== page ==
Characteristics of Decentralized Governance

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Part of Sociocracy Resources

Practical Decision Making

How a congregation makes decisions should reflect all the characteristics of a free church. Respectful participation, democratic values, and reference to common principles and mission should be common in our practices and most clearly evident in congregational meetings. A congregation generally has only a few of these meetings in a year. In particular, holding the annual meeting is a customary practice that powerfully "commissions" leadership to direct the undertakings of the congregation.

Usually, the election of both board members and officers, as well as the approval of budgets, is a part of the annual meeting. In selecting who will represent the congregation and the means by which it will operate, the congregation exercises its authority in support of a plan (explicit or not) for the near future. Deliberations at the annual meeting should follow the principle of seeking the common good The meeting should also provide clear authority to the elected leaders to carry out the will of the congregation between congregational meetings. The annual meeting should be a mandate of care and is best embodied by an informed "followership" that respects its leaders.

The congregation should take care to include minority voices in considering important issues. Often these sources contain wisdom that the group has not previously considered. However, it is human nature to focus upon the familiar and the near at hand. This focus may lead us to ignore perspectives and wisdom from different cultures, classes, sexual identities, or racial identities. It is a healthy practice to appoint a process observer to any decision-making body. This observer can point out habits that disempower minorities, the young, the old, newcomers, or individuals who are culturally different from the majority of members. A process observer can reflect upon what is happening constructively to ensure that the meeting process includes and fully considers all participants.

In any decision-making process, emotions can harm or ennoble. Participants can lift up and redeem a discussion or embitter it with judgment and disrespect. It is up to the congregation to establish a culture in which healthy practices are the norm in decision making. Sometimes this is best accomplished by the establishment of a Covenant of Right Relations or some other document stating the congregation's intention to adhere to respectful and caring processes through specific means and principles of action.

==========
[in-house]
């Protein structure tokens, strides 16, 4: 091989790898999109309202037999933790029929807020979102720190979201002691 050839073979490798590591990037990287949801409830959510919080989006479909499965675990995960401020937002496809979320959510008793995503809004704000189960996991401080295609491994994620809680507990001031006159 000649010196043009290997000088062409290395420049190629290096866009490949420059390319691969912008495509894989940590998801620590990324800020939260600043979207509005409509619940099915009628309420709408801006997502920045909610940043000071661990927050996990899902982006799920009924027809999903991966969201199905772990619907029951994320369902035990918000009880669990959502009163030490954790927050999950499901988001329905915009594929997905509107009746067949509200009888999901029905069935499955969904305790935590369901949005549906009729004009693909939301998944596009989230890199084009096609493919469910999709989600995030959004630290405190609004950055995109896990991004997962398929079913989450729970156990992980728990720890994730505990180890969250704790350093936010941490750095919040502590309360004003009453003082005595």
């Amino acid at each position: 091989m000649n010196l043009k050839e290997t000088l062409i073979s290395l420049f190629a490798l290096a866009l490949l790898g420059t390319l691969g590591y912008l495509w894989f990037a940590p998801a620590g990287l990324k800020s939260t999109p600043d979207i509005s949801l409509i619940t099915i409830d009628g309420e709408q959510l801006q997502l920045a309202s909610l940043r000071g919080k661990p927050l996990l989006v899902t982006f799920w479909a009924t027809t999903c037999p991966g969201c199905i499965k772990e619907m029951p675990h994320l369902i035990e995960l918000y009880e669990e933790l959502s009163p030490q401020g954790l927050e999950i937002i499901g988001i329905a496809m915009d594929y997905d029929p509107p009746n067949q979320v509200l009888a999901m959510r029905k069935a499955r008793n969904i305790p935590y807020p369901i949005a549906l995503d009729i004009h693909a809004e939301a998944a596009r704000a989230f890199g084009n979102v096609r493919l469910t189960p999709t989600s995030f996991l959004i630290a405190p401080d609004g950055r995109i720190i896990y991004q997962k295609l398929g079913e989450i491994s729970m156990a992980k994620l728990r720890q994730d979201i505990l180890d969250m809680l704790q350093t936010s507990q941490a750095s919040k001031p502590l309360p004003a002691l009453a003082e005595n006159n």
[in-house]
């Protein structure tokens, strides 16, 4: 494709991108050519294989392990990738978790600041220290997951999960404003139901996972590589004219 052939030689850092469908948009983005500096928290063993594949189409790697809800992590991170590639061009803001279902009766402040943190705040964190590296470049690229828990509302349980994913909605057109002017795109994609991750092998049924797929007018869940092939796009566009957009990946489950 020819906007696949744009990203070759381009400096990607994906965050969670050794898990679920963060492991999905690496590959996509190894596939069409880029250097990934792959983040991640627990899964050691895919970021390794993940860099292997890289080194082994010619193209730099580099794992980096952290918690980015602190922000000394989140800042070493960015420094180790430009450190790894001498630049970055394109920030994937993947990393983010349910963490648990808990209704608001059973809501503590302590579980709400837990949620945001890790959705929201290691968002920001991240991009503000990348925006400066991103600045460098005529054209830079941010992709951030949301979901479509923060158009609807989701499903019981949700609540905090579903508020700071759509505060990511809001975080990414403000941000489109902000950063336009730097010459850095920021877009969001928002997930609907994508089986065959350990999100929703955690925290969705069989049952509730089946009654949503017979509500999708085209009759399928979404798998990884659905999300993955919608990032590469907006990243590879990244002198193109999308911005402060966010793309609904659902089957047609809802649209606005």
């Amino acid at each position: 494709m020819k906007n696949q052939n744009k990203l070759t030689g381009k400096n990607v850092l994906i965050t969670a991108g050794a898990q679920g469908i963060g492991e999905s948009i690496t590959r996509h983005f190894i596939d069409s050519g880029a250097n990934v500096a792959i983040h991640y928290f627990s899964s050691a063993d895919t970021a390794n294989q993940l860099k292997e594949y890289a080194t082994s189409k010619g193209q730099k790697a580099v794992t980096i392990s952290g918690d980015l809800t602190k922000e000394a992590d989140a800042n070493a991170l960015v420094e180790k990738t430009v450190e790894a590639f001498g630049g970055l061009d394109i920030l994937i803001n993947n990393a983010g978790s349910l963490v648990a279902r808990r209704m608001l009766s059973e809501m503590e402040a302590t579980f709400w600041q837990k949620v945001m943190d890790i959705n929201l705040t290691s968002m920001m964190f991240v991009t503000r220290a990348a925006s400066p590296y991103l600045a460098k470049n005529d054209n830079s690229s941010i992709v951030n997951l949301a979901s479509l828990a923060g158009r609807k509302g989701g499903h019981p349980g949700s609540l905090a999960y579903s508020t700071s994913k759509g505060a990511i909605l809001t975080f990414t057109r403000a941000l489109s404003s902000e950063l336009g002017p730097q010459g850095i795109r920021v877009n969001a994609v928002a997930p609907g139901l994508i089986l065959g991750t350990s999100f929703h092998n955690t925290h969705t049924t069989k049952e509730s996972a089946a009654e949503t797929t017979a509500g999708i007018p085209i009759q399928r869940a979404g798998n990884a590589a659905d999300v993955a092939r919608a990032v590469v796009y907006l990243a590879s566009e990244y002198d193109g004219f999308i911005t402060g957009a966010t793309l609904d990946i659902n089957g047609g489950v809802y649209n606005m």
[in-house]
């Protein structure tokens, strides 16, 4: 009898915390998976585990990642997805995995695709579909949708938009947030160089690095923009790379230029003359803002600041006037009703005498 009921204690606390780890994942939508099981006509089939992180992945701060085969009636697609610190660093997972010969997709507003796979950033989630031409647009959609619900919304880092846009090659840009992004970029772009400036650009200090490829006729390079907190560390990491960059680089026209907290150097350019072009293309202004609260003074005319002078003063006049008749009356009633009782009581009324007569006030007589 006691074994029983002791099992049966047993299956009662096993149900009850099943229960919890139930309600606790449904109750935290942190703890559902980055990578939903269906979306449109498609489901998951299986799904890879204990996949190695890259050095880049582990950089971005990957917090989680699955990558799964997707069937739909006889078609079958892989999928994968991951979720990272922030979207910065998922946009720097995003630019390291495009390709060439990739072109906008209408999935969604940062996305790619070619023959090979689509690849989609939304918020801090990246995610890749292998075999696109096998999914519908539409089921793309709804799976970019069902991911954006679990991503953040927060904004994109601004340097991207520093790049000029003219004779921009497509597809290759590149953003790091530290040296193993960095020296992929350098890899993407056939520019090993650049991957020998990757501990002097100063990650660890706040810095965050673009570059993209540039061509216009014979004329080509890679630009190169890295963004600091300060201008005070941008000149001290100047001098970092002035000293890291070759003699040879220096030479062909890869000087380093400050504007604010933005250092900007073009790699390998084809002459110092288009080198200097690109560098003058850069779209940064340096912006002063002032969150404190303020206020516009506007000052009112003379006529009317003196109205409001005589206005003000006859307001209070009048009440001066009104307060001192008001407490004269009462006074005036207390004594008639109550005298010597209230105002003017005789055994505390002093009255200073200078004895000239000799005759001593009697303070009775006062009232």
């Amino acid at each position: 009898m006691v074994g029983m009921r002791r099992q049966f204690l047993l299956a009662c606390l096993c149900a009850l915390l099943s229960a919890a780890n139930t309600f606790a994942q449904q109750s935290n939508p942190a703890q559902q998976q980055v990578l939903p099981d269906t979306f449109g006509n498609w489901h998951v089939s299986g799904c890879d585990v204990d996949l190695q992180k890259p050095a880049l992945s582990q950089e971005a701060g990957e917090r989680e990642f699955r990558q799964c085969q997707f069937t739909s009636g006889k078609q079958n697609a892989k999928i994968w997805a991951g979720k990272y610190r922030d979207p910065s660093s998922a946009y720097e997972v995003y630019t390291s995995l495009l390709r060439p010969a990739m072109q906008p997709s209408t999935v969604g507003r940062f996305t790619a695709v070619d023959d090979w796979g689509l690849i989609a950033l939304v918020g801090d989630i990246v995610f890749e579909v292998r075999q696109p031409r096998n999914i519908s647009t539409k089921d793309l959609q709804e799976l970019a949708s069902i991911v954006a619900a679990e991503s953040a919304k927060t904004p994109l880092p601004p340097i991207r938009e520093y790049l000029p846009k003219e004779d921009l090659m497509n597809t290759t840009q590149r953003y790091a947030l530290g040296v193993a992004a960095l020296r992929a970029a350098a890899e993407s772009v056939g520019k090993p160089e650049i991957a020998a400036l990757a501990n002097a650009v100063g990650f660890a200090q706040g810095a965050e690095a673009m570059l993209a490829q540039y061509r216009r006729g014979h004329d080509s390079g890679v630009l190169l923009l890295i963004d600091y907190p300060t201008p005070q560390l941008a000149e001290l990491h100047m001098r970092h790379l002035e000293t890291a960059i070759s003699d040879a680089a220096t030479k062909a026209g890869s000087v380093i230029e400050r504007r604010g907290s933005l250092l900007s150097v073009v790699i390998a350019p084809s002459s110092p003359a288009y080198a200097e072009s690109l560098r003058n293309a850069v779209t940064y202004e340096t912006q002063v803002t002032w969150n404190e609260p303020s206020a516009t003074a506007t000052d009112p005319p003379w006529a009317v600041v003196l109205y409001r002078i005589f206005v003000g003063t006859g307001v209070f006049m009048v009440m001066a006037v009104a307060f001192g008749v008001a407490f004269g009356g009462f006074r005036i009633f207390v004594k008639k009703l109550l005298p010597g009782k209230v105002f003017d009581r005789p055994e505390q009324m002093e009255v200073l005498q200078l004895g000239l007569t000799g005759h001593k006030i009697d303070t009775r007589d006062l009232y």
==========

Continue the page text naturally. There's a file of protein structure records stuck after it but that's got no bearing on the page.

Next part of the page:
Respectful opinions should be respectfully heard. Still, no one or two persons should halt actions that have broad support. All decision making is imperfect. All decisions are imperfect. Each member should search his or her heart and mind to discern the truly important from the personal preference and should take care to listen with openness and to "speak truth with love." Above all, as participants in any decision-making endeavor, we should all mentally try on the phrase "I can live with that." Doing so may enable us to discover that even difficult outcomes need not define or undermine our commitment to our congregation.

Once decisions are made, congregations should make a serious effort to live them out. Let them be tried with dullest support and evaluated in fullest fairness. Leaders should consider evidence, focus on the positive, improve upon what works, and let go any attachment to what does not prove effective. Honest evaluation, then, serves as grist for the learning mill. Communicating to the congregation what works and what does not work gives leaders an opportunity inform the congregation of meaningful findings so that future decision making is enhanced.

Characteristics of Decentralized Governance

  1. Be Guided by Mission The mission of a congregation is its reason for existing. 
    The mission matters more than form, historical precedent, or personal preference. Try to see things through the lens of the mission, and if in doubt, ask, "How do you see this relating to our mission?" before assuming something does not.
  2. Push Decisions toward Practice
    Whenever practical, encourage individuals undertaking projects to make decisions regarding those projects. Leaders feel much happier with their service when they can take into account the context in which the decisions will be applied. Encourage everyone to use the mission as a guide and to take initiative.
  3. Encourage Conversations on Learnings
    Create an atmosphere in which people value learning highly. Disappointments are signs of stretching and growing in a congregation. New undertakings will require experiments and even failure. If we only do what we know we will always succeed in doing, we are not trying enough new things! Be a learning organization.
  4. Create Roles Limited Only by Necessary Coordination
    Tell committee chairs and staff that they are free to pursue their piece of the mission and to yield that freedom only when coordination is required. Make coordination easy by having mailing lists and calendar management in one place that is accessible by all leaders.
  5. Feed the Loop
    Nothing will stop effective decentralization faster than a failure to communicate. Decentralized decision making without a feedback loop is really unaccountable autonomy. When people make decisions or undertake actions without communication of the process and results, it keeps everyone in the dark. Everyone is disempowered. Even wild successes need communication to be understood and valued. Adding even ten minutes of reflection time for participants at the end of an event or project, and then having participants report on their discoveries, generates increased learning for the whole congregation.

From Governance for Unitarian Universalist Congregations (PDF) New Congregation and Growth Resources Unitarian Universalist Association 2005